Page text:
Another to weigh in was New Haven Mayor Toni Harp. As “more of a hamburger person,” — her favorite is at neither Louis’ Lunch nor Prime 16, but Trinity Bar on Orange Street — she had never been to Meat & Co., and approached it with cautious optimism Wednesday, “proud of” the recognition it and other city institutions had gotten in the magazine’s glossy pages.  

“I think that it [the distinction] really speaks to the high quality of the cuisine here in New Haven,” she said. “Not only do we have great culture, but we have the best food ... we are absolutely spoiled by the quality of food.”

Harp: We're spoiled.

Harp: We're spoiled.

Accompanied by Assistant Andrea Scott, African-American Mayors Association (AAMC, of which Harp is president) Operations Associate Demarius Love, and her son Matthew, Harp sat on Meat & Co.’s tiny makeshift patio, where Town Green has set up orange and purple tables and chairs. The shop’s signature perfume of brown butter, oozy sharp cheese, freshly cut tomatoes and frying meat spilled out onto the sidewalk. 

As Danielle Ginnetti brought four waters and paper cups of dill pickles, Harp and Scott pored over the menu, debating the merits of each sandwich. Noting that some had “a lot of meat,” both ordered the Atlantic Grilled Cheese, a seaweed-and-basil-kissed spin on the classic sandwich.

Love opted for the D. Wayne Johnson (house smoked thin sliced turkey breast, starlight farm organic tomato, walden hill bacon, organic baby lettuces, salad cream) while Matthew Harp tested out a special with pork belly.

“It’s really yummy,” said Harp as she took her first few bites. She later declared it “the best grilled cheese I’ve ever had.”

“I was thinking: do I really want to come to a place like this and order something like a boring grilled cheese?” chimed in Scott. “This is not a boring grilled cheese.”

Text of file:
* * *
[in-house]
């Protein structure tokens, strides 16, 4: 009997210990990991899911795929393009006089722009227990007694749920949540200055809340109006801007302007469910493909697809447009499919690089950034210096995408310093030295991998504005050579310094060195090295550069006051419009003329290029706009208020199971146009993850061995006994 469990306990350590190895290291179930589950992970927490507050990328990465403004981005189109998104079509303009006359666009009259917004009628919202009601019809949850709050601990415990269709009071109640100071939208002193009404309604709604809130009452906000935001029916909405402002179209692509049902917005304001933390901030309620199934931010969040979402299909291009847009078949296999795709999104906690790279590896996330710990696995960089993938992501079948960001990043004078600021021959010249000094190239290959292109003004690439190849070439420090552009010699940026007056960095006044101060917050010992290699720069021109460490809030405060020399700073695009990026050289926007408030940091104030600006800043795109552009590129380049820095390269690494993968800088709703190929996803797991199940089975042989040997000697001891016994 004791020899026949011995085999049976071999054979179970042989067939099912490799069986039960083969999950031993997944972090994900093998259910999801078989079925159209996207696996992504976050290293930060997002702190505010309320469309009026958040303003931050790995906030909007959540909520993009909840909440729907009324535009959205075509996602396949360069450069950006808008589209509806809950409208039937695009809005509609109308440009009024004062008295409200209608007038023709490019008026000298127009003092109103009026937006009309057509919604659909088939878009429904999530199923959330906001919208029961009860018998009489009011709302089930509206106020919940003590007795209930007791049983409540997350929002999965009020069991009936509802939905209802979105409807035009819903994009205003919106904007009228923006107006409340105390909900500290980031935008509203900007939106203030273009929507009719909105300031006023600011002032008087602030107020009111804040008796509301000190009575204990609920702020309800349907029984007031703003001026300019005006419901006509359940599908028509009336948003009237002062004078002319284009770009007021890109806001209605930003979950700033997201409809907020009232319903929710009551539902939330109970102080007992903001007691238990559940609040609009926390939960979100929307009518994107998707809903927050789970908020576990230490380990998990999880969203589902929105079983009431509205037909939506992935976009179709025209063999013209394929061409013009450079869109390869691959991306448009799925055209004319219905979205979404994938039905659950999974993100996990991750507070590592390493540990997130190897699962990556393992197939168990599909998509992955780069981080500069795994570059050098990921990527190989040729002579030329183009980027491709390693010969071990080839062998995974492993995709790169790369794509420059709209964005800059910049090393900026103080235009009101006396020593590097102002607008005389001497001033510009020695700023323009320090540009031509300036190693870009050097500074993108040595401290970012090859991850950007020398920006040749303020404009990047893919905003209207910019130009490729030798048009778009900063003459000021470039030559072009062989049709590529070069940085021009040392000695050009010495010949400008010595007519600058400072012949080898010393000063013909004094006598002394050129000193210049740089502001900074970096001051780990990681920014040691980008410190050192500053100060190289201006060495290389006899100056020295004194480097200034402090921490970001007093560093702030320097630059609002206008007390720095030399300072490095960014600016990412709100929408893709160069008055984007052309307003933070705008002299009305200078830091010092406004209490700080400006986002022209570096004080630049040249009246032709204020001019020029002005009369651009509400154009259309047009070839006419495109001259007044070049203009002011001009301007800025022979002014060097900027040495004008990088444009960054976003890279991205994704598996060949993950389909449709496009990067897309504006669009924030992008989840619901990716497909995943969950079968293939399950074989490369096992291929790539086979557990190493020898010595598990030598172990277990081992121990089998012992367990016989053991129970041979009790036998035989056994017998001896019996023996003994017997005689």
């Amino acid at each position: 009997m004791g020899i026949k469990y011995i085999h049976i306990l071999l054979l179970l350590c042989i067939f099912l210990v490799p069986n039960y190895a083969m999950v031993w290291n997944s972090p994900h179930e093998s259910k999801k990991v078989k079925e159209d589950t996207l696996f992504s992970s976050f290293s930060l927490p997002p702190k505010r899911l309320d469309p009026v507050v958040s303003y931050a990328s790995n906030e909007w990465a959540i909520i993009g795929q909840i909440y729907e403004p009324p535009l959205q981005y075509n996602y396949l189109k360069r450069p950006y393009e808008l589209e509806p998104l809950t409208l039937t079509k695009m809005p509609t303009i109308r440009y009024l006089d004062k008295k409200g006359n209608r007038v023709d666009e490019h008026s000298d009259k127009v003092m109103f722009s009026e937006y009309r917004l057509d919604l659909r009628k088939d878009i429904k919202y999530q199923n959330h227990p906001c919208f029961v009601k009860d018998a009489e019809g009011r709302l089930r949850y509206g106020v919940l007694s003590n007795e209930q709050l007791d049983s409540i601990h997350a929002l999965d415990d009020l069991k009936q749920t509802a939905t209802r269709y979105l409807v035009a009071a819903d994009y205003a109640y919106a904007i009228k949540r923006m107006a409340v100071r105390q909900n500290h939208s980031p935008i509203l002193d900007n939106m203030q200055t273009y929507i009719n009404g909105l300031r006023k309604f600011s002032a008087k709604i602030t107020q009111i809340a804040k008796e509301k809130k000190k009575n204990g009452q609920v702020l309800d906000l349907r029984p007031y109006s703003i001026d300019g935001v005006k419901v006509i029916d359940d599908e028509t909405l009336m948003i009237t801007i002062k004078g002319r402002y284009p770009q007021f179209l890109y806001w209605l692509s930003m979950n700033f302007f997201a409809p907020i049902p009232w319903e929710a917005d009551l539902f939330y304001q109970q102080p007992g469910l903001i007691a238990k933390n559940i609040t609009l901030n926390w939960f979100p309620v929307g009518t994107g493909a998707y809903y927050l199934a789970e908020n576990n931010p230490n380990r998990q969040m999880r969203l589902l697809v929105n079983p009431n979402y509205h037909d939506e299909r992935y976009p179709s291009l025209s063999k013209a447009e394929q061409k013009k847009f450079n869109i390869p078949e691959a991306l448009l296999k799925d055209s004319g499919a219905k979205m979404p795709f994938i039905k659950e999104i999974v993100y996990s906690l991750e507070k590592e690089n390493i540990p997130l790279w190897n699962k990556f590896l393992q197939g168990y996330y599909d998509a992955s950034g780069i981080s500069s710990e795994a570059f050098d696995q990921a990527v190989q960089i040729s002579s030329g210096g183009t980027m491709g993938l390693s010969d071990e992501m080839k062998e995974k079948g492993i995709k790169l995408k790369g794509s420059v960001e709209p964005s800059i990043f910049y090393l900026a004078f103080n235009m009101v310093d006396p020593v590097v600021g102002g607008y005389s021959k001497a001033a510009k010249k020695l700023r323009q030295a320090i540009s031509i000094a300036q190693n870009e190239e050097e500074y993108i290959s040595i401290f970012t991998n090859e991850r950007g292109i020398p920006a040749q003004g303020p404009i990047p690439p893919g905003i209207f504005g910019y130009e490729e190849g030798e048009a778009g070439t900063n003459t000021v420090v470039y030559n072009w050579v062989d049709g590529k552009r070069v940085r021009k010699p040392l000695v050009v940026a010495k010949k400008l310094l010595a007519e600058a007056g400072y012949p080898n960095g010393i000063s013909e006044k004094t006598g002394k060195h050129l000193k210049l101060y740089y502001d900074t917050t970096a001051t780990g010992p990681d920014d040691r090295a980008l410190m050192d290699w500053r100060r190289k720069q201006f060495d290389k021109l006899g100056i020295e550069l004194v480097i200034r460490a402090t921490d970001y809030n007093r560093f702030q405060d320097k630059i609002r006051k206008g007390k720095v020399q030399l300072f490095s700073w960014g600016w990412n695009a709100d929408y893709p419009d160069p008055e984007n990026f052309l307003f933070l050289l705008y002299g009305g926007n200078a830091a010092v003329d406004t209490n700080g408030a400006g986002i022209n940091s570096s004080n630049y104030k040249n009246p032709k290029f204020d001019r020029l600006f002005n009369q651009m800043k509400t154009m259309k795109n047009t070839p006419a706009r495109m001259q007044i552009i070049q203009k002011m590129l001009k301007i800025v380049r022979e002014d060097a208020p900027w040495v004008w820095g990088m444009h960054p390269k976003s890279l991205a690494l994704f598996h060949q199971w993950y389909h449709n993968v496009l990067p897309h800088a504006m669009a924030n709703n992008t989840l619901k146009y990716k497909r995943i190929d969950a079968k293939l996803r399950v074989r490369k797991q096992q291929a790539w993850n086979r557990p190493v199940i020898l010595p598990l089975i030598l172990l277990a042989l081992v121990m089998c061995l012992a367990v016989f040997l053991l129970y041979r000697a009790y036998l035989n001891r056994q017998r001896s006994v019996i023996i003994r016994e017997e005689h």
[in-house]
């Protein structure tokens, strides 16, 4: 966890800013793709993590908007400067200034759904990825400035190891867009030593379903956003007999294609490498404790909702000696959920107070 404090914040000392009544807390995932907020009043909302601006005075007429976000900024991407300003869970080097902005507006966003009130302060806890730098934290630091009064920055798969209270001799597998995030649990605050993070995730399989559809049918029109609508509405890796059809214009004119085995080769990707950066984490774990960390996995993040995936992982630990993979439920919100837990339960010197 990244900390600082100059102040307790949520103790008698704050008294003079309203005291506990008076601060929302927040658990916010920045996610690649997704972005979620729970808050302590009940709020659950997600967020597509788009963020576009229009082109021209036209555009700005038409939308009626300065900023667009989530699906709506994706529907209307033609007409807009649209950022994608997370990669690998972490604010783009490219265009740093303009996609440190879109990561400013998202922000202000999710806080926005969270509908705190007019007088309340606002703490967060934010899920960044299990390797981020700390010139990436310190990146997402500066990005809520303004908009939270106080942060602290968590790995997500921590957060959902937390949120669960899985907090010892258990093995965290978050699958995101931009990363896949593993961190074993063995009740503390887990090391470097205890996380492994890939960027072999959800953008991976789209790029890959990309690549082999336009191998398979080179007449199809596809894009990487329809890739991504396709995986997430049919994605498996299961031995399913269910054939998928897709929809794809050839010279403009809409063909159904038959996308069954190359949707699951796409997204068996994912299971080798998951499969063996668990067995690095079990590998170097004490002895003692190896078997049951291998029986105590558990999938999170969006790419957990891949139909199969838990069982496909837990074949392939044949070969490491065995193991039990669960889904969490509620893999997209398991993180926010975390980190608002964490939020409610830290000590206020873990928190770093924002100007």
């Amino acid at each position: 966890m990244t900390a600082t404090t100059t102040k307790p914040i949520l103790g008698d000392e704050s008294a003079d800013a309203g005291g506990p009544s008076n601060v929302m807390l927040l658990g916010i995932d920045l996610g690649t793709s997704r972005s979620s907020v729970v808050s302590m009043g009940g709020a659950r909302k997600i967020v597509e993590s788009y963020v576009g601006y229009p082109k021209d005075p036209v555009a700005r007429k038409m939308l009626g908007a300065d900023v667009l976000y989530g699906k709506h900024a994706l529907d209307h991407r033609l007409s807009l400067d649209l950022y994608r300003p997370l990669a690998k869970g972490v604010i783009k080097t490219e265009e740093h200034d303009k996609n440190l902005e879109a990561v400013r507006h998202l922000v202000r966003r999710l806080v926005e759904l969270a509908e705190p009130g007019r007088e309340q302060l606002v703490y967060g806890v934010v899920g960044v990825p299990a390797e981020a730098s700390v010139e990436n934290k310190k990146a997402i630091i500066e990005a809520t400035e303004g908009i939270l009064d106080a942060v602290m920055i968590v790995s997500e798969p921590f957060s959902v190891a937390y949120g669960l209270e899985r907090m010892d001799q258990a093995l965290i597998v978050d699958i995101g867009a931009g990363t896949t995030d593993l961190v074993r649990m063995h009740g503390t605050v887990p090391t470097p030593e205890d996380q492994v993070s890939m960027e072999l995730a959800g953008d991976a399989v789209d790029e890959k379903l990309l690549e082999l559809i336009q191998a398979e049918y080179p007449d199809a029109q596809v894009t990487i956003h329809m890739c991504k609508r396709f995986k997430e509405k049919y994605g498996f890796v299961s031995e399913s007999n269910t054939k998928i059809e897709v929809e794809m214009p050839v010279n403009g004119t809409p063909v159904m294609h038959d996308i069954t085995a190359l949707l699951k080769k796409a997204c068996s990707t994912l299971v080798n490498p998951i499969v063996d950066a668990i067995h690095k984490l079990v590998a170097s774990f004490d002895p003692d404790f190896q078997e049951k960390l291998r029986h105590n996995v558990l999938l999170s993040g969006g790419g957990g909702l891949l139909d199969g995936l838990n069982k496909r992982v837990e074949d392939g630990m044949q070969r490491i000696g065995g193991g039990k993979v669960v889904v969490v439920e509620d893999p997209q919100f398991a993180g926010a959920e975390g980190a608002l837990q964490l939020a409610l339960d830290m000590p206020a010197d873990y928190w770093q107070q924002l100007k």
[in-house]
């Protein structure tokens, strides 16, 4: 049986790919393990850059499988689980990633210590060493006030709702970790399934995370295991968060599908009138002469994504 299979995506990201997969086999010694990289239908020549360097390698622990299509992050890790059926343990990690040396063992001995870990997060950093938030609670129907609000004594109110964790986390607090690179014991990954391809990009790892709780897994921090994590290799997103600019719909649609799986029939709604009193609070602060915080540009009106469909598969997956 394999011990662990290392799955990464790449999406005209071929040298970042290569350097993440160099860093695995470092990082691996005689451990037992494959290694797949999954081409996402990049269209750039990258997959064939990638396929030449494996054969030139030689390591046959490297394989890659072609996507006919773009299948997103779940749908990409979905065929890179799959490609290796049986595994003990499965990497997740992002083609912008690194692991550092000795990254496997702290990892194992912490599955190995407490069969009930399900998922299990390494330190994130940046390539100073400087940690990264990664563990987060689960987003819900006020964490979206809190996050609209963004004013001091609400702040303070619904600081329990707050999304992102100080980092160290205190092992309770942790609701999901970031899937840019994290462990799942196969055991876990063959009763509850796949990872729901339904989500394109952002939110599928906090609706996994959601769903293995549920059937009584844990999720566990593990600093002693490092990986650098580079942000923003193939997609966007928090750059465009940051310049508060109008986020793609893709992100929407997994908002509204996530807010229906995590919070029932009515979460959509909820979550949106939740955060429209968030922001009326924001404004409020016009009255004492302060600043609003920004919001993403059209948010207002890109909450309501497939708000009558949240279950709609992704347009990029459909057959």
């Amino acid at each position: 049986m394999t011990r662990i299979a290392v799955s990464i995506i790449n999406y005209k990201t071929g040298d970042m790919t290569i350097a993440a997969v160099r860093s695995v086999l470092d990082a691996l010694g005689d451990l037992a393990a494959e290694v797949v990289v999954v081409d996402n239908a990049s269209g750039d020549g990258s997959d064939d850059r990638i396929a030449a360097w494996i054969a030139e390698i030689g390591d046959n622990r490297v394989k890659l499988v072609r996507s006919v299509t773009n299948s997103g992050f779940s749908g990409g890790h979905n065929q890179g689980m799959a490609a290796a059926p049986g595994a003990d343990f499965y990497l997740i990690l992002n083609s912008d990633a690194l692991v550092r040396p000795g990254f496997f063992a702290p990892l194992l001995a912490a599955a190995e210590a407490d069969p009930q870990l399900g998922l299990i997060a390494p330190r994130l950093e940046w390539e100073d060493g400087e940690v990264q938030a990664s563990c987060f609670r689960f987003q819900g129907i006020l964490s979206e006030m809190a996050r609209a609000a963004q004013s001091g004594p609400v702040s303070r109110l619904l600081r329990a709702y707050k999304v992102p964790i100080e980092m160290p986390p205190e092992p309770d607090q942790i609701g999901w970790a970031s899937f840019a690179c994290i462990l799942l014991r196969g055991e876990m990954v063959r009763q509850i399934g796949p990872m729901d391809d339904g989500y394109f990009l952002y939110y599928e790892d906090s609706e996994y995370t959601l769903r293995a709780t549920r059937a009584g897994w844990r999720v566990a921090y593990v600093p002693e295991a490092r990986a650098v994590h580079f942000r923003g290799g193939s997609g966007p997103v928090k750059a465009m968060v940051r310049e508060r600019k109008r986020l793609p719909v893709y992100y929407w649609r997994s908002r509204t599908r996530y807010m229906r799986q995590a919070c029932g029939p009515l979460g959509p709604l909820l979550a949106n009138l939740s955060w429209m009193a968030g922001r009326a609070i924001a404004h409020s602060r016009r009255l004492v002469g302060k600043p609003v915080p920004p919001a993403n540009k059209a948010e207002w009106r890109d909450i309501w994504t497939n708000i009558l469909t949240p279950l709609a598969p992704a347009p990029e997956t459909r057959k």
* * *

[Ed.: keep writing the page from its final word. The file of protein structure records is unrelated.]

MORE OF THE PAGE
Behold: The Atlantic Grilled Cheese. Andrea Scott's hands. 

Behold: The Atlantic Grilled Cheese. Andrea Scott's hands. 

That’s because Atlantic Grilled Cheese is a testament to careful sandwichery, said John Ginnetti after Harp’s meal. Two grilled, buttered slices of Batard bread are smothered in melty, sharp American cheese, Kalamata olives, and smoked seaweed pesto. The whole thing sits on an open grill for a few minutes, taking on a golden hue with char marks before it is finished.

At a nearby table, regular Mickey Dobbs said that one of the sandwichery’s selling points is its consistency. Personal anecdote suggests otherwise: Recently this reporter received a Garden Rustler (barbecue squash, onion frizzle, house-made barbecue sauce, carolina slaw) missing all of the ingredients except for barbecue sauce and bread. That experience was only bested by a previous one, in which a piece of bread came with a spray of mayonnaise and hunk of refrigerated smoked whitefish. But I too was swayed by the end of the celebration, when a warm flatbread smothered with hummus, lettuce, tomato, and brick oven-roasted spicy cauliflower made its way onto the counter.   

Matthew Harp digs in.

Matthew Harp digs in.

Reached by phone Wednesday afternoon, mayoral hopeful and self-described cheese lover (“I keep munster in my refrigerator at all times,” he noted) Marcus Paca also extended his congratulations to Meat & Co. While Paca said his favorite sandwich — chicken salad with bacon and a rotating cast of munster, provolone and peppercorn cheese — comes from his wife Mendi, he has been to Meat & Co. “on dozens of occasions,” and is particularly fond of its Steak & Cheese sandwich. 

“I hope they continue on a path of high quality food and service, and I wish them all the success and best in the world,” he said.